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Staff Box

Who Won the Drug War?

By City Weekly Staff
Posted // February 3,2012 -

What do you think has been the biggest effect of the War on Drugs?

Scott Renshaw: Drugs won.

Derek Carlisle: I have no idea about all that; I go to the pharmacy like the rest of Utah.

Bryan Bale: In 1971, President Nixon set an unfortunate precedent for the use of phrases that begin with “War On.”

John Paul Brophy: There are three major effects: 1. an unprecedented increase in the prison population; 2. widespread disrespect for the law and law-enforcement personnel; and 3. a disproportionate ratio of minorities in prison.

Margaux Lodge: Heightened awareness, a slight decrease in availability, but other than that, not much. Until larger-scale issues such as border and port security are tackled, there will always be a large problem with drugs that are primarily grown out of the country.

Eric S. Peterson: The creation of an incarceration nation is probably most troubling. Politicians get easy points with voters by passing laws that punish minor drug offenders with more severe sentences, while at the same time not giving two shits about funding drug treatment and treating addiction like the disease that it is.

Pete Saltas: Seems like more and more states are jumping on the medicinal mary jane bandwagon. The “war” itself definitely gets a failing grade for a whole litany of various other reasons.

Bryan Mannos: I’d say it’s driven drug prices up, but for the life of me, I do not understand why an eighth of weed still costs the same as it did 20 years ago …

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Posted // February 4,2012 at 11:24

In addition to the many societal costs of prohibition, it has a long history of driving the spread of harder or more dangerous drugs.

* Poppies to morphine to heroine to krokodil

* Coca to cocaine to crack

* Ephedra to ephredrine to speed to methamphetamine

* Marijuana to skunk to dangerous synthetic concoctions such as 'spice' or 'bath salts'

* Mushrooms to ecstasy to 2CB/designers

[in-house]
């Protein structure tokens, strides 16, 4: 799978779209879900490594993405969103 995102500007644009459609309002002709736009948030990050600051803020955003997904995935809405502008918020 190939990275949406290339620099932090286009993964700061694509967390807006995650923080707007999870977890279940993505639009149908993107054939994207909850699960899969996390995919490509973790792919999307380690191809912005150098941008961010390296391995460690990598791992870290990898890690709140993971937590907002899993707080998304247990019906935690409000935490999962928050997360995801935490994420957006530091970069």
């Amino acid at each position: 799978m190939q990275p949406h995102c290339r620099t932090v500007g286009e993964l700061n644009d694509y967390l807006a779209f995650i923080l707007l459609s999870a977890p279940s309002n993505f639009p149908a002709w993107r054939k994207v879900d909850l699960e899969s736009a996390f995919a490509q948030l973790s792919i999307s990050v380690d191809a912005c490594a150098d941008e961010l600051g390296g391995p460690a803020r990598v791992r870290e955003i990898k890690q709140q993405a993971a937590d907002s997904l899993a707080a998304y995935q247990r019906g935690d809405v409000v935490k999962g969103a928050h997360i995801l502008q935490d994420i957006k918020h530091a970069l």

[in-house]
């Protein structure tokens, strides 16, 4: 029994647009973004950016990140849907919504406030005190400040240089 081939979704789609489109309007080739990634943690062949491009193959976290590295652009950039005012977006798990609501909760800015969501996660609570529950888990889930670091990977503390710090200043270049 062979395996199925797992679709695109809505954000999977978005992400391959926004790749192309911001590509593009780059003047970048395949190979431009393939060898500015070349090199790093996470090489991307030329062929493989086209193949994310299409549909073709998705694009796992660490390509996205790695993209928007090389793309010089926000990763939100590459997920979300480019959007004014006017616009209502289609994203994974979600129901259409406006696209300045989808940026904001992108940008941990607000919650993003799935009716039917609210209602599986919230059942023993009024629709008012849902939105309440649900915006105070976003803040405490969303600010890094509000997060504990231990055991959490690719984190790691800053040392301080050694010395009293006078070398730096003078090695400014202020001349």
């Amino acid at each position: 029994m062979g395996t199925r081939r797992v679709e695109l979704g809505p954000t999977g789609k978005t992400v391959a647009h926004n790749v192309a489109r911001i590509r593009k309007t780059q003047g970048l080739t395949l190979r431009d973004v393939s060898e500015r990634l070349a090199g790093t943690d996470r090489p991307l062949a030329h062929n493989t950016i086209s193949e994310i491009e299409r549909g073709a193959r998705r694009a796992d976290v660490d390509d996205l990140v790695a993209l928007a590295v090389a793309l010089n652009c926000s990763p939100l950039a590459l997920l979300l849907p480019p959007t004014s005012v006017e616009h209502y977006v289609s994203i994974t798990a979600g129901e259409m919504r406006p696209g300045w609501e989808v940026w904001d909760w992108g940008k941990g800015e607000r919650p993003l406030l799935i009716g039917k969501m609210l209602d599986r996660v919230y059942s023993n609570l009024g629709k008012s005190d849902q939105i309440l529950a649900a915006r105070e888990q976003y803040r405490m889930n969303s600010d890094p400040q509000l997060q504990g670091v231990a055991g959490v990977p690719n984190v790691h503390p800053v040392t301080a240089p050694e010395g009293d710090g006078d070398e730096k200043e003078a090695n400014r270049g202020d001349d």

At every step the reasons for the rise in popularity of the new form of the drug are one or more of the following: 

* It may easier to smuggle.

* It may be more addictive, thus compelling the buyer to return more frequently. 

* It may be cheaper to produce therefore yielding more profit. 

* Like a game of "whack a mole" a shutdown of producers in one area will mean business opportunities for another set of producers with a similar product.

Prohibition's distortion of the immutable laws of 'supply and demand' subsidizes organized crime, foreign terrorists, corrupt cops & politicians and feeds the prejudices of self-appointed culture warriors. So called Tough-On-Drugs politicians have happily built careers on confusing drug prohibition's horrendous collateral damage with the substances that they claim to be fighting, while the big losers in this battle are everybody else, especially taxpayers. 

How come so many of us have been deluded into believing that big government is the appropriate response to non-traditional consensual vices? 

Imagine if we were to chop down every single tree on the planet as a response to our failure to prevent tree-climbing accidents. That's what our misguided drug policy looks like. Isn't it time we all stood up and told the government we're tired of being beaten and jailed so that pharmaceutical companies can poison and kill us for obscene profits?

Prohibition Prevents Regulation : Legalize, Regulate and Tax!